Hardware devices and equipment are essential parts of running a business. Whether you own a retail store or a local restaurant, obtaining and maintaining any tech hardware can be tedious and costly. This kind of management decision is vital as it can impact different operations and processes, from daily service, production quality, to employee efficiency.
Among the widely-used types of hardware include a desktop computer, smartphones, input and output devices, primary and secondary storage devices, to processing tools. Unfortunately, all kinds of hardware have a shelf-life too. Not sure when to upgrade or replace your existing devices? Here are eight things you should take into account before doing so.
1. Age of equipment
First and foremost, be sure to consider the age of your equipment. A good rule of thumb is anything that is around three to five years old can be upgraded, as for those that are less than two years old should still be fine. For computer hardware older than five years, be sure to check how well it’s still working before upgrading. Devices that are ten years or more are likely due for replacement.
2. Impact on productivity
This should be obvious. If any of your employees are bringing computer problems to your attention, that’s already a bad sign. While it’s typical for a computer hardware to have issues, an upgrade or replacement should be considered if they’re disputing the progress or completion of your employee’s tasks. Such problem could potentially lead to other areas of your business such as employee retention and customer service. Furthermore, holding on to faulty hardware can lead you to spend more money on repairs.
3. Money factor
Another big concern when it comes to upgrading your business’ hardware, particularly full-scale, is whether to lease or buy. The decision highly depends on the number of devices to be upgraded and the size of your company. If you’re on a limited budget, leasing is more ideal.
On the other hand, if you’re upgrading for smaller operations, buying the equipment outright can be a better idea. However, before purchasing the new devices, you’ll need to conduct a proper cost-benefit analysis first. Have a clear idea of your budget and assess the perks you’ll get from upgrading. You’d probably also need to consider the ongoing costs that come with the hardware. Shop around for a competitive price.
4. Device warranty
Next thing to consider is your hardware’s warranty. The majority of consumer-grade computers come with one to three years of the warranty period so be sure to make the repairs during the time. Once the hardware’s warranty expires, you obviously have to pay for the repairs out of your own pocket. Now the problem is, is it worth it to pay more money to fix your equipment? That depends.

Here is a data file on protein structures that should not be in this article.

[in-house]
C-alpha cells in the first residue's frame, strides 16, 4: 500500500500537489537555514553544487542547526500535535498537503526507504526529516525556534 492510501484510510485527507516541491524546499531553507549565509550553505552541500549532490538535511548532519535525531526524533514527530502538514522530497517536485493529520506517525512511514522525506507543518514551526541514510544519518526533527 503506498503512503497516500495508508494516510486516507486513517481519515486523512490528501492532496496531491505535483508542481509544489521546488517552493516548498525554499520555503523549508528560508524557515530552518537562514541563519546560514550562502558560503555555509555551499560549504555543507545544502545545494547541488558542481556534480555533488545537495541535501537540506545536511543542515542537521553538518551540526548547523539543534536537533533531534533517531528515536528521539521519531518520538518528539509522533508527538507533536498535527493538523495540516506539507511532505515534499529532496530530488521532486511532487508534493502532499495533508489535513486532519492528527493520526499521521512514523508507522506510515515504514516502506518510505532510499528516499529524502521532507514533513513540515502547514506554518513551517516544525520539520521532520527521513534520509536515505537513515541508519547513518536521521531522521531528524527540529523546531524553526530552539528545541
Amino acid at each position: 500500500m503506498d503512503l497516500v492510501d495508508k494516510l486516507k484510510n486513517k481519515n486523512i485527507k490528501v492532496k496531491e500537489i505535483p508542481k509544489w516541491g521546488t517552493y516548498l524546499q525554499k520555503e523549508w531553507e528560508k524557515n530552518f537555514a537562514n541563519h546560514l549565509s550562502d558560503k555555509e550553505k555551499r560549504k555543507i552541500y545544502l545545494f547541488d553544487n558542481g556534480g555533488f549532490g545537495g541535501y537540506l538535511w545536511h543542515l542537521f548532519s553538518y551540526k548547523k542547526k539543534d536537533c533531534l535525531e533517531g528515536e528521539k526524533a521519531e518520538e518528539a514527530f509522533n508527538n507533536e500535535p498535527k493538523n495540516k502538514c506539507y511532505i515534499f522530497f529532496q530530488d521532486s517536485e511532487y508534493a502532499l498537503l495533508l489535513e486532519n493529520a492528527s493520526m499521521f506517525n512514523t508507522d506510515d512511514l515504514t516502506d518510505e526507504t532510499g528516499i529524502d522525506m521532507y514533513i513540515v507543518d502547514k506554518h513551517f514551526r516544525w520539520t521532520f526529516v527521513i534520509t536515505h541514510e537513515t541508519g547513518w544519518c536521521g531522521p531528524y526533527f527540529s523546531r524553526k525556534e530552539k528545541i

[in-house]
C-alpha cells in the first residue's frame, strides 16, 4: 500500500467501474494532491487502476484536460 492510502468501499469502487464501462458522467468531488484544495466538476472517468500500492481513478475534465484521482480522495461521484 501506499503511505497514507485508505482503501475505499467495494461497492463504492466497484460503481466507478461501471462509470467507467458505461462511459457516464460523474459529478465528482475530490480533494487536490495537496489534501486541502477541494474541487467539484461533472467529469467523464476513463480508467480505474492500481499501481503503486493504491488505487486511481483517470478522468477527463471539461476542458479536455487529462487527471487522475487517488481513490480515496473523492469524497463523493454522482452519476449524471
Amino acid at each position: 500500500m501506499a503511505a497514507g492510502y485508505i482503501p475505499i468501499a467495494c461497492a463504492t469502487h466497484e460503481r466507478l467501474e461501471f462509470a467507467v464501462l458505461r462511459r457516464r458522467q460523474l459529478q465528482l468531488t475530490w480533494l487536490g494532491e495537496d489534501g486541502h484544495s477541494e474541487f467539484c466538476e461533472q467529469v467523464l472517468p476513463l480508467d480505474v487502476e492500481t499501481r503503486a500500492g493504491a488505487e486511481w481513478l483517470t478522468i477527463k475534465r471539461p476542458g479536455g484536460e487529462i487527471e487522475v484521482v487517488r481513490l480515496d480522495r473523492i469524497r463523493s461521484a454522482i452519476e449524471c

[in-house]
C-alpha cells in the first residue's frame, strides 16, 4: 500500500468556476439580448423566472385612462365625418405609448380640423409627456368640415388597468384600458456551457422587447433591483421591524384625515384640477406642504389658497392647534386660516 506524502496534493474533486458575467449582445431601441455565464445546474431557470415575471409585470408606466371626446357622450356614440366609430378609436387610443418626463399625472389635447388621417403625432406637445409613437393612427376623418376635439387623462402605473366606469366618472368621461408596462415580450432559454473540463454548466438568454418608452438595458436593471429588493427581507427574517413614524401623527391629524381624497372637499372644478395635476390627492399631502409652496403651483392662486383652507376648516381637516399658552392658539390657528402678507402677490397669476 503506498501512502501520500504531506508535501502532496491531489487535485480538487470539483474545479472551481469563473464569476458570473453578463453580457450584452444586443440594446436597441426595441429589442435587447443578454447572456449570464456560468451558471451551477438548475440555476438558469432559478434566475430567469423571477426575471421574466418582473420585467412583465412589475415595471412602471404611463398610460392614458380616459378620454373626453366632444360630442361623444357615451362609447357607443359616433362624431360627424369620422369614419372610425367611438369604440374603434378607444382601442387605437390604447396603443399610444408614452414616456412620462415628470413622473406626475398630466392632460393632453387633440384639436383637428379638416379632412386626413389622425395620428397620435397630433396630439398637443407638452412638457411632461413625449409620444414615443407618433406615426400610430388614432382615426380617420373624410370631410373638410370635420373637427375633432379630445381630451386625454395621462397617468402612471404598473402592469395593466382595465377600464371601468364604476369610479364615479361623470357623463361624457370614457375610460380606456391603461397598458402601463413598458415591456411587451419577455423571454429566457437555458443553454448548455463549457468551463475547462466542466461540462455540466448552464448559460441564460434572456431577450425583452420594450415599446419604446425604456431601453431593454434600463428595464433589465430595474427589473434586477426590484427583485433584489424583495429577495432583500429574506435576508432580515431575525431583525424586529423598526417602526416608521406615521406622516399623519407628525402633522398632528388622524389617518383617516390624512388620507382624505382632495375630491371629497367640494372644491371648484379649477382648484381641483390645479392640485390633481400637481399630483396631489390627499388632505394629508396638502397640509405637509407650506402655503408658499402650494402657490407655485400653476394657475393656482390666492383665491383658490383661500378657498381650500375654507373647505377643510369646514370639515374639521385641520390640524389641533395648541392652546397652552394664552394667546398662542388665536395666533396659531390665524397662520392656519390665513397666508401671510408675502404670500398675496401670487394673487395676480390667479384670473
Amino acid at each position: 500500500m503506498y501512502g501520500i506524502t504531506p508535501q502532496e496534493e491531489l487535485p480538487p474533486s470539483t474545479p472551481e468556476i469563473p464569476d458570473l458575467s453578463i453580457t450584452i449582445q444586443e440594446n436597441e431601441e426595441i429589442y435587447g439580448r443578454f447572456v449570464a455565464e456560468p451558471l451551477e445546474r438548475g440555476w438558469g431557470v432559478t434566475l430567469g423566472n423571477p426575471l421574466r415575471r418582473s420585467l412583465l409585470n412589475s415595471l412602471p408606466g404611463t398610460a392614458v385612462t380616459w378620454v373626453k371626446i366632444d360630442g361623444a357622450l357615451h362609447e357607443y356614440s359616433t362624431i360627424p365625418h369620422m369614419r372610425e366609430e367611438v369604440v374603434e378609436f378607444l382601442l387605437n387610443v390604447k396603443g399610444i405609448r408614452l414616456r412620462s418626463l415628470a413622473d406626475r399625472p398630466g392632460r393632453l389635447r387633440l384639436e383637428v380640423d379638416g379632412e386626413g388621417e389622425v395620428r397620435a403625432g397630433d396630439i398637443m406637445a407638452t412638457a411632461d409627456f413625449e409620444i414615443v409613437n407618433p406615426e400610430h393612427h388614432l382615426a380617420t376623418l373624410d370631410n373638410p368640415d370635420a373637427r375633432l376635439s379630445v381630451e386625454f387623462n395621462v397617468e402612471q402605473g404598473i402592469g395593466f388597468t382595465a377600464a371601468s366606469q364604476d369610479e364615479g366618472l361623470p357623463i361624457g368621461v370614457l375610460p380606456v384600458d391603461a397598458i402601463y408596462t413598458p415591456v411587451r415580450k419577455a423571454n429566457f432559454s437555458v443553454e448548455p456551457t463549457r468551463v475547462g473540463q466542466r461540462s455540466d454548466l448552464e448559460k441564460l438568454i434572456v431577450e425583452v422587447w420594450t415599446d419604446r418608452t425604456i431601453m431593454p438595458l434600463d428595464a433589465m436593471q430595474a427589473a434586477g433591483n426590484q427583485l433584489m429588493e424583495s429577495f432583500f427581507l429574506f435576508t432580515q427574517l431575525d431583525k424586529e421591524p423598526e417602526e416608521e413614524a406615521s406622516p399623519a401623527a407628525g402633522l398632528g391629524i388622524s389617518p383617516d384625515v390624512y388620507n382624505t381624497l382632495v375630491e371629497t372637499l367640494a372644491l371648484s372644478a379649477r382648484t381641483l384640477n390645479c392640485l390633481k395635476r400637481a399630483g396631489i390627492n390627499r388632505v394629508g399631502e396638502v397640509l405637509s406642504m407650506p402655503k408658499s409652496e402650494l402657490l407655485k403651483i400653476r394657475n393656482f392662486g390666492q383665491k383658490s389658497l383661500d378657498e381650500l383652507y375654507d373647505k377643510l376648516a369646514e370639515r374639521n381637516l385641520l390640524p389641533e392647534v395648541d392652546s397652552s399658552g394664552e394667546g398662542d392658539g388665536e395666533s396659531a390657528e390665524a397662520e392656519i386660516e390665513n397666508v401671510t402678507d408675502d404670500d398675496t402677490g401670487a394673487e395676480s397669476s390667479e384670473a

Generally, good devices outlive their warranties. For instance, it’s still recommended to acquire a Zebra repair service for your store’s barcode scanners or mobile computers that are just a few years past their warranties. To ensure the quality of repair and your money’s worth, work with only reputable repair companies.
5. Team buy-in
In upgrading your equipment or devices, it’s vital that your company’s engineers or IT team are involved and supportive. You’d want your people to be involved with the research, testing, and implementation of the potential new devices. They could help you decide when and how to upgrade, and what devices will work best for your team or improve workplace productivity.
In addition to that, you should also consider if the end-users will be comfortable with the upgrade. If possible, you can perform a pilot testing where your staff can have a hands-on experience with the new equipment. Keep in mind though that resistance is expected on big changes.
6. Deployment plan
Planning for the deployment of the new devices is necessary. Ideally, the roll-out should be done as quickly as possible once the replacement devices are already on-site. Organize and schedule a solid deployment to reduce surprises and ensure a smooth transition. In case the vendor is assisting with the deployment, check on their depot footprint. A vendor with nearby warehouses can keep turnaround times shorter and shipping costs down. Communicate with your team and the vendor when creating your deployment plan.
There are just a few considerations to decide whether to upgrade your business hardware. Still, there’s no hard or fast rule as it can be different for every business. Make it a habit to gauge where your technology or equipment to have a clearer idea of which decision is best for your business.